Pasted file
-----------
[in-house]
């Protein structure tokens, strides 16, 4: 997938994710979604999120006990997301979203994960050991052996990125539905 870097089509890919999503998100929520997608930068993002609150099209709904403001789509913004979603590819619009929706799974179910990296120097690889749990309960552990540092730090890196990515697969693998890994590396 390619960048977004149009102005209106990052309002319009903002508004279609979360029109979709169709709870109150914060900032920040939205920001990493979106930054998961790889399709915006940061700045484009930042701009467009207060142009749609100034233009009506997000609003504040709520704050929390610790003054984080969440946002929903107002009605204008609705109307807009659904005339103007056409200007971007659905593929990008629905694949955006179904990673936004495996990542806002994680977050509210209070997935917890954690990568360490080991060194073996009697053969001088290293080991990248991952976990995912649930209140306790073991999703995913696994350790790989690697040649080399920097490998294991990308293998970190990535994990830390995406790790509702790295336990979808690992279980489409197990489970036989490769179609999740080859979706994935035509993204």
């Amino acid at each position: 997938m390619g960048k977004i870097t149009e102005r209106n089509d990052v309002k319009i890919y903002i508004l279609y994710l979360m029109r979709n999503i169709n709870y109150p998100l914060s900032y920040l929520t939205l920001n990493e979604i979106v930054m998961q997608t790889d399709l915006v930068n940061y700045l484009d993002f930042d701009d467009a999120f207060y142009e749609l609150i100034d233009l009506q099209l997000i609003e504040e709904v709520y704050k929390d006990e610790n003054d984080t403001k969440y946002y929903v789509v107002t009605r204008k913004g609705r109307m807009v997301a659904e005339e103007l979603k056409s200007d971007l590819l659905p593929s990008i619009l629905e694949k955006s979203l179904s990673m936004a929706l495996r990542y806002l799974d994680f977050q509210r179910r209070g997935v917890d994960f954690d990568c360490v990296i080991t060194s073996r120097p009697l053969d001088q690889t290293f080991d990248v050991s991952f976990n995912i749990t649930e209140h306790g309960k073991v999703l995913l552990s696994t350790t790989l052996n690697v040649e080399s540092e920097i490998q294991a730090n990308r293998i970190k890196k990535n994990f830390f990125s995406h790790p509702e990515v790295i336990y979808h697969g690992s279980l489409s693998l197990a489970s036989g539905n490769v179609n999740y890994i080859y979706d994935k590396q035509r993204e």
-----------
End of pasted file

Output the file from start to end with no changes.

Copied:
[in-house]
């Protein structure tokens, strides 16, 4: 997938994710979604999120006990997301979203994960050991052996990125539905 870097089509890919999503998100929520997608930068993002609150099209709904403001789509913004979603590819619009929706799974179910990296120097690889749990309960552990540092730090890196990515697969693998890994590396 390619960048977004149009102005209106990052309002319009903002508004279609979360029109979709169709709870109150914060900032920040939205920001990493979106930054998961790889399709915006940061700045484009930042701009467009207060142009749609100034233009009506997000609003504040709520704050929390610790003054984080969440946002929903107002009605204008609705109307807009659904005339103007056409200007971007659905593929990008629905694949955006179904990673936004495996990542806002994680977050509210209070997935917890954690990568360490080991060194073996009697053969001088290293080991990248991952976990995912649930209140306790073991999703995913696994350790790989690697040649080399920097490998294991990308293998970190990535994990830390995406790790509702790295336990979808690992279980489409197990489970036989490769179609999740080859979706994935035509993204």
């Amino acid at each position: 997938m390619g960048k977004i870097t149009e102005r209106n089509d990052v309002k319009i890919y903002i508004l279609y994710l979360m029109r979709n999503i169709n709870y109150p998100l914060s900032y920040l929520t939205l920001n990493e979604i979106v930054m998961q997608t790889d399709l915006v930068n940061y700045l484009d993002f930042d701009d467009a999120f207060y142009e749609l609150i100034d233009l009506q099209l997000i609003e504040e709904v709520y704050k929390d006990e610790n003054d984080t403001k969440y946002y929903v789509v107002t009605r204008k913004g609705r109307m807009v997301a659904e005339e103007l979603k056409s200007d971007l590819l659905p593929s990008i619009l629905e694949k955006s979203l179904s990673m936004a929706l495996r990542y806002l799974d994680f977050q509210r179910r209070g997935v917890d994960f954690d990568c360490v990296i080991t060194s073996r120097p009697l053969d001088q690889t290293f080991d990248v050991s991952f976990n995912i749990t649930e209140h306790g309960k073991v999703l995913l552990s696994t350790t790989l052996n690697v040649e080399s540092e920097i490998q294991a730090n990308r293998i970190k890196k990535n994990f830390f990125s995406h790790p509702e990515v790295i336990y979808h697969g690992s279980l489409s693998l197990a489970s036989g539905n490769v179609n999740y890994i080859y979706d994935k590396q035509r993204e």